Prokaryotes are generally assumed to be the oldest existing form of life on earth. This assumption, however, makes it difficult to understand certain aspects of the transition from earlier stages in the origin of life to more complex ones, and it does not account for many apparently ancient features in the eukaryotes. From a model of the RNA world, based on relic RNA species in modern organisms, one can infer that there was an absolute requirement for a high-accuracy RNA replicase even before proteins evolved. In addition, we argue here that the ribosome (together with the RNAs involved in its assembly) is so large that it must have had a prior function before protein synthesis. A model that connects and equates these two requirements (high-accuracy RNA replicase and prior function of the ribosome) can explain many steps in the origin of life while accounting for the observation that eukaryotes have retained more vestiges of the RNA world. The later derivation of prokaryote RNA metabolism and genome structure can be accounted for by the two complementary mechanisms of r-selection and thermoreduction.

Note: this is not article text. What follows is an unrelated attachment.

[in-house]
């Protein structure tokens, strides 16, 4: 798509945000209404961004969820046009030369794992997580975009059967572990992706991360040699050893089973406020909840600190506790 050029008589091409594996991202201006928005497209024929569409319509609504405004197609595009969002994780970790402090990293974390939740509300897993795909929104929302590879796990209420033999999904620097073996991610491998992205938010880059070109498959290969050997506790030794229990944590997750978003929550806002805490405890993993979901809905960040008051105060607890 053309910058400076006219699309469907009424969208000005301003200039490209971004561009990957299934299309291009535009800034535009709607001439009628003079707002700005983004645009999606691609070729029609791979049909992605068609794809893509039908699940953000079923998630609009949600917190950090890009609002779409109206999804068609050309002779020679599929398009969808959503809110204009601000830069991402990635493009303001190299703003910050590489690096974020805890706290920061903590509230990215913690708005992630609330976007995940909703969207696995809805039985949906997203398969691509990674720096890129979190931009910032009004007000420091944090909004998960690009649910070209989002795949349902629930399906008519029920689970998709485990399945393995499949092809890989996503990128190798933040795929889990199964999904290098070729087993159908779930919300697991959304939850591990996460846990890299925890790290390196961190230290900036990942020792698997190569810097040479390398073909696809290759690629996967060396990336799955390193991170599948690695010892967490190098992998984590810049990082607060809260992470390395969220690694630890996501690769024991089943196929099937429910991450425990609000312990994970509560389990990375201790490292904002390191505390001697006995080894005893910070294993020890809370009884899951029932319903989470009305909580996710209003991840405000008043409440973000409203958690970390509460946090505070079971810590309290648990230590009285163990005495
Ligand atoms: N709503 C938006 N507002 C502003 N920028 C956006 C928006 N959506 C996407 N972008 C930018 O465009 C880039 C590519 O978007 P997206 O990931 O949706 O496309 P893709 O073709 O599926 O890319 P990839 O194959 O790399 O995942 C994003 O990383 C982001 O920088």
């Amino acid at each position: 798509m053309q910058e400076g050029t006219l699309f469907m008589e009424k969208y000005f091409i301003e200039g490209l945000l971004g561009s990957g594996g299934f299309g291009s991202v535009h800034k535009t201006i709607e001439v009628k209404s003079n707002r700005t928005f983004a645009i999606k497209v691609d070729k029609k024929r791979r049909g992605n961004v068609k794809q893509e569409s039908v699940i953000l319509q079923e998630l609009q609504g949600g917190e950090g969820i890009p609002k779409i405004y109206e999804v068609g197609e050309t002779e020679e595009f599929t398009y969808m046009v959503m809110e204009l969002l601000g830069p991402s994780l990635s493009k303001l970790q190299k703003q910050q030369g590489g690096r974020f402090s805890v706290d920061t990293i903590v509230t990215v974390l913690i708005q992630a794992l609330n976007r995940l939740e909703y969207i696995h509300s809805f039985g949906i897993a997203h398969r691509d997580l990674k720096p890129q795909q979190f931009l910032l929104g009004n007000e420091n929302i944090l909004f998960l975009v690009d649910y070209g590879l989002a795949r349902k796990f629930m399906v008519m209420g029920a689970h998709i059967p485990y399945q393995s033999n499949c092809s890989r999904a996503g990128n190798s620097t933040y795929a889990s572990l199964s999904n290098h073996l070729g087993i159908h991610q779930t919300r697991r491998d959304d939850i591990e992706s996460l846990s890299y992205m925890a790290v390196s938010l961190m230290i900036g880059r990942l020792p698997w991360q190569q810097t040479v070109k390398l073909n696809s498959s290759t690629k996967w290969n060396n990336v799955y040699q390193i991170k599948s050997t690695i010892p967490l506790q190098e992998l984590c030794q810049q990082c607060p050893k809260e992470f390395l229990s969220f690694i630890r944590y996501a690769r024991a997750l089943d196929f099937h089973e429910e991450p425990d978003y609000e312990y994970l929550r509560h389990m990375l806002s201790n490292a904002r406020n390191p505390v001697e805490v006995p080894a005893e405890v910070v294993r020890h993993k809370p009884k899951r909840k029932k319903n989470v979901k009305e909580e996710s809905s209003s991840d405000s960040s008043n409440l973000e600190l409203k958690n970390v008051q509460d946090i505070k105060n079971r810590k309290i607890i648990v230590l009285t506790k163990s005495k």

Copyright 1999 John Wiley & Sons, Inc.